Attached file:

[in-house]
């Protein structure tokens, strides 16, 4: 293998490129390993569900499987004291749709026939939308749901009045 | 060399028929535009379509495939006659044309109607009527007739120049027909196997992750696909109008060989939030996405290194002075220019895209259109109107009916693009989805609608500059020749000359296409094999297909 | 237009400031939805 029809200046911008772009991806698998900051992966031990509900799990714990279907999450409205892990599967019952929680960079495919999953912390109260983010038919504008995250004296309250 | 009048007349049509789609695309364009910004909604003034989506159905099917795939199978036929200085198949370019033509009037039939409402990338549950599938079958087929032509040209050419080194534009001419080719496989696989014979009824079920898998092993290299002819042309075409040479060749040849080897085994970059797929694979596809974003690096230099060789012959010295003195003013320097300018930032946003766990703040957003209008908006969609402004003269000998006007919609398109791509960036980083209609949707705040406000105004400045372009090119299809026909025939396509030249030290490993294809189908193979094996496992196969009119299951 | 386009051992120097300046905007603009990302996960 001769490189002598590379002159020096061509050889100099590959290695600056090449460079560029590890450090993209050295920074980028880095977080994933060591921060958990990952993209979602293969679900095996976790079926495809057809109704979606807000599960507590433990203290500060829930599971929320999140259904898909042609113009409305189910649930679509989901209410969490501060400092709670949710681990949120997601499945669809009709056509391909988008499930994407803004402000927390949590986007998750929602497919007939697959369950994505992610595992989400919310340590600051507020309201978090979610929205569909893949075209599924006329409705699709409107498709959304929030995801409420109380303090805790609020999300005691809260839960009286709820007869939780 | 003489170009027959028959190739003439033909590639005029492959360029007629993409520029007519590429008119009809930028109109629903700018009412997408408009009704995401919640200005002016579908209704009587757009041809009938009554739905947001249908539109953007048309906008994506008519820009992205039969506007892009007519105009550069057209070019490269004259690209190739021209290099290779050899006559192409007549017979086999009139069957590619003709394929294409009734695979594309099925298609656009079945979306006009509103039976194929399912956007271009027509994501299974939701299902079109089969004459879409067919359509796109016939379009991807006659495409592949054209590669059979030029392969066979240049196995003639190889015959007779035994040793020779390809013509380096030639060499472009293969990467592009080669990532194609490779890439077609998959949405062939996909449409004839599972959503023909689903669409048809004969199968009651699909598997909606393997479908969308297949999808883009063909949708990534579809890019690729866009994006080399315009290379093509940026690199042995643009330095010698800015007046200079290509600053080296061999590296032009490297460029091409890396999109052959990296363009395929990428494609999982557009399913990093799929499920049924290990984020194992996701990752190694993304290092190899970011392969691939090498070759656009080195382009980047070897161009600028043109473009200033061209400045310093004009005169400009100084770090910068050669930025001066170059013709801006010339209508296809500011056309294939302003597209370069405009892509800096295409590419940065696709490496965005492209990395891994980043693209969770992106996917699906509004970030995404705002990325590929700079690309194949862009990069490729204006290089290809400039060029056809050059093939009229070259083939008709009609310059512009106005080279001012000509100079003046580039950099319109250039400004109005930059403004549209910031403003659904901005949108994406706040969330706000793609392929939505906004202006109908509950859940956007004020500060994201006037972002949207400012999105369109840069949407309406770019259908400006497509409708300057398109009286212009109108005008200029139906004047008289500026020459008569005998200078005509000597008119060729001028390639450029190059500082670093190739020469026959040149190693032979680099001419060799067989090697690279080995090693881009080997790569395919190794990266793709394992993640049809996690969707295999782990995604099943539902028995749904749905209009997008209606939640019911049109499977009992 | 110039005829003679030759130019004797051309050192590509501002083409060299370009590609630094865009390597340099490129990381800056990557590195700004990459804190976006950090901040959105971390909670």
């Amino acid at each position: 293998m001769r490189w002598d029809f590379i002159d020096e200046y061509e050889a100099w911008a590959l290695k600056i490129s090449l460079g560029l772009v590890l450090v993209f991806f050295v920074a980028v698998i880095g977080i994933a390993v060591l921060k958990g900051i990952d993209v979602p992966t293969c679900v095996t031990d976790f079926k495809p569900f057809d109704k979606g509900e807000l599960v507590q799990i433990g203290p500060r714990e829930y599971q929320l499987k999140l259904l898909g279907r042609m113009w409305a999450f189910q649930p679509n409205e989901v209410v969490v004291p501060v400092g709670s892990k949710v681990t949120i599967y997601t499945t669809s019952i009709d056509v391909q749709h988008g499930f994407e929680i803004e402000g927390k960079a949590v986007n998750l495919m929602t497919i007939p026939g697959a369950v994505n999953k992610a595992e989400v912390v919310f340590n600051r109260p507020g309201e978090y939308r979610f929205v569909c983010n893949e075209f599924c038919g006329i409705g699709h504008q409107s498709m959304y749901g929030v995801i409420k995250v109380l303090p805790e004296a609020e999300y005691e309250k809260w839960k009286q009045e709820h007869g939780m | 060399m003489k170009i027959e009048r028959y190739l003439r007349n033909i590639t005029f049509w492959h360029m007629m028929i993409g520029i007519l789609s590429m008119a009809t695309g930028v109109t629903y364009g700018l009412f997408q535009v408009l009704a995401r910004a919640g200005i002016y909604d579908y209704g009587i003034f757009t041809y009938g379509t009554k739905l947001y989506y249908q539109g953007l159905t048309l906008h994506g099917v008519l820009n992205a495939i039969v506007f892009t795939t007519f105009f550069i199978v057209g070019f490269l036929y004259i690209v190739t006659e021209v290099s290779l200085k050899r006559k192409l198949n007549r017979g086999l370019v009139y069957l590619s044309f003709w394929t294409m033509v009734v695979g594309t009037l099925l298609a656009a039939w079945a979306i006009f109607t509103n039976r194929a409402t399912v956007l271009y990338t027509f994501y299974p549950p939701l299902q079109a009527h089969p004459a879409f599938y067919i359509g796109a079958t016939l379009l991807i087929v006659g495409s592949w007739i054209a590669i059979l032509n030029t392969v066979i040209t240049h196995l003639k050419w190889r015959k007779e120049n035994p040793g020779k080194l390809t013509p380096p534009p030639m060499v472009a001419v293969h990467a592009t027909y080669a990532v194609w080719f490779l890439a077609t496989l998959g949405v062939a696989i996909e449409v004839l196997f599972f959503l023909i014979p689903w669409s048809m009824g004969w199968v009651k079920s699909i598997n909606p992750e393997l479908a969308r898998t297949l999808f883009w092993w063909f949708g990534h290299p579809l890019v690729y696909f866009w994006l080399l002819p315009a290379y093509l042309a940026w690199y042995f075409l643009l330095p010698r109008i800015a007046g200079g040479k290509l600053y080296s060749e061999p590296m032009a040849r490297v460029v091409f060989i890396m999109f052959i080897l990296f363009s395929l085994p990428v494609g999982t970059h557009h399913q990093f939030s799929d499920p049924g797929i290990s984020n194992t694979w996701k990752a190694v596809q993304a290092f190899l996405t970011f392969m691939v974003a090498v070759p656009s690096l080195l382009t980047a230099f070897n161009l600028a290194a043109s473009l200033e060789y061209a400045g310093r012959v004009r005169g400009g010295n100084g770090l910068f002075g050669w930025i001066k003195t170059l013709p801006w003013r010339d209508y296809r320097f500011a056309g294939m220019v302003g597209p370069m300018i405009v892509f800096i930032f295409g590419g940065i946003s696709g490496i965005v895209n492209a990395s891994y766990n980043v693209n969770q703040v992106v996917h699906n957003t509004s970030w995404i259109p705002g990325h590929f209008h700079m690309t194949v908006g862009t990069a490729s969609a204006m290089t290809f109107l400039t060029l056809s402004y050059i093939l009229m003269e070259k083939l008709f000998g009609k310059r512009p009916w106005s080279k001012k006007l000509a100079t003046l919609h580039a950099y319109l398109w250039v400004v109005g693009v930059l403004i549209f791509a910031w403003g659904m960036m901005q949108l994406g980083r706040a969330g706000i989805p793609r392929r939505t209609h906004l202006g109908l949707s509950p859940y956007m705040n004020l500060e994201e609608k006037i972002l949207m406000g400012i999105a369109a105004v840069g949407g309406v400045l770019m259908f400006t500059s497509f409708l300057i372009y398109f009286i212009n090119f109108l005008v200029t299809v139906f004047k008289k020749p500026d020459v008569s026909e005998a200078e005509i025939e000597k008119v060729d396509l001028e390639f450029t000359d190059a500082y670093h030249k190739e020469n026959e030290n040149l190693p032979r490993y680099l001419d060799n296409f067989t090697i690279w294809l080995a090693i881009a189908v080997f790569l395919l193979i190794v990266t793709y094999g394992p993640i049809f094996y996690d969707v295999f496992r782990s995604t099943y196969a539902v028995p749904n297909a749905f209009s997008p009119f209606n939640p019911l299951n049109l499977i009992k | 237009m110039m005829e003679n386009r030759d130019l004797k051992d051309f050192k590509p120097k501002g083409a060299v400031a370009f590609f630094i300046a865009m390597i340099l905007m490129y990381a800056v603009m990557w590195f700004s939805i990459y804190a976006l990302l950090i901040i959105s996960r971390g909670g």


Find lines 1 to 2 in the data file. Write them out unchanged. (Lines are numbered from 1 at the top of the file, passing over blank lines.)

[in-house]
């Protein structure tokens, strides 16, 4: 293998490129390993569900499987004291749709026939939308749901009045 | 060399028929535009379509495939006659044309109607009527007739120049027909196997992750696909109008060989939030996405290194002075220019895209259109109107009916693009989805609608500059020749000359296409094999297909 | 237009400031939805 029809200046911008772009991806698998900051992966031990509900799990714990279907999450409205892990599967019952929680960079495919999953912390109260983010038919504008995250004296309250 | 009048007349049509789609695309364009910004909604003034989506159905099917795939199978036929200085198949370019033509009037039939409402990338549950599938079958087929032509040209050419080194534009001419080719496989696989014979009824079920898998092993290299002819042309075409040479060749040849080897085994970059797929694979596809974003690096230099060789012959010295003195003013320097300018930032946003766990703040957003209008908006969609402004003269000998006007919609398109791509960036980083209609949707705040406000105004400045372009090119299809026909025939396509030249030290490993294809189908193979094996496992196969009119299951 | 386009051992120097300046905007603009990302996960 001769490189002598590379002159020096061509050889100099590959290695600056090449460079560029590890450090993209050295920074980028880095977080994933060591921060958990990952993209979602293969679900095996976790079926495809057809109704979606807000599960507590433990203290500060829930599971929320999140259904898909042609113009409305189910649930679509989901209410969490501060400092709670949710681990949120997601499945669809009709056509391909988008499930994407803004402000927390949590986007998750929602497919007939697959369950994505992610595992989400919310340590600051507020309201978090979610929205569909893949075209599924006329409705699709409107498709959304929030995801409420109380303090805790609020999300005691809260839960009286709820007869939780 | 003489170009027959028959190739003439033909590639005029492959360029007629993409520029007519590429008119009809930028109109629903700018009412997408408009009704995401919640200005002016579908209704009587757009041809009938009554739905947001249908539109953007048309906008994506008519820009992205039969506007892009007519105009550069057209070019490269004259690209190739021209290099290779050899006559192409007549017979086999009139069957590619003709394929294409009734695979594309099925298609656009079945979306006009509103039976194929399912956007271009027509994501299974939701299902079109089969004459879409067919359509796109016939379009991807006659495409592949054209590669059979030029392969066979240049196995003639190889015959007779035994040793020779390809013509380096030639060499472009293969990467592009080669990532194609490779890439077609998959949405062939996909449409004839599972959503023909689903669409048809004969199968009651699909598997909606393997479908969308297949999808883009063909949708990534579809890019690729866009994006080399315009290379093509940026690199042995643009330095010698800015007046200079290509600053080296061999590296032009490297460029091409890396999109052959990296363009395929990428494609999982557009399913990093799929499920049924290990984020194992996701990752190694993304290092190899970011392969691939090498070759656009080195382009980047070897161009600028043109473009200033061209400045310093004009005169400009100084770090910068050669930025001066170059013709801006010339209508296809500011056309294939302003597209370069405009892509800096295409590419940065696709490496965005492209990395891994980043693209969770992106996917699906509004970030995404705002990325590929700079690309194949862009990069490729204006290089290809400039060029056809050059093939009229070259083939008709009609310059512009106005080279001012000509100079003046580039950099319109250039400004109005930059403004549209910031403003659904901005949108994406706040969330706000793609392929939505906004202006109908509950859940956007004020500060994201006037972002949207400012999105369109840069949407309406770019259908400006497509409708300057398109009286212009109108005008200029139906004047008289500026020459008569005998200078005509000597008119060729001028390639450029190059500082670093190739020469026959040149190693032979680099001419060799067989090697690279080995090693881009080997790569395919190794990266793709394992993640049809996690969707295999782990995604099943539902028995749904749905209009997008209606939640019911049109499977009992 | 110039005829003679030759130019004797051309050192590509501002083409060299370009590609630094865009390597340099490129990381800056990557590195700004990459804190976006950090901040959105971390909670």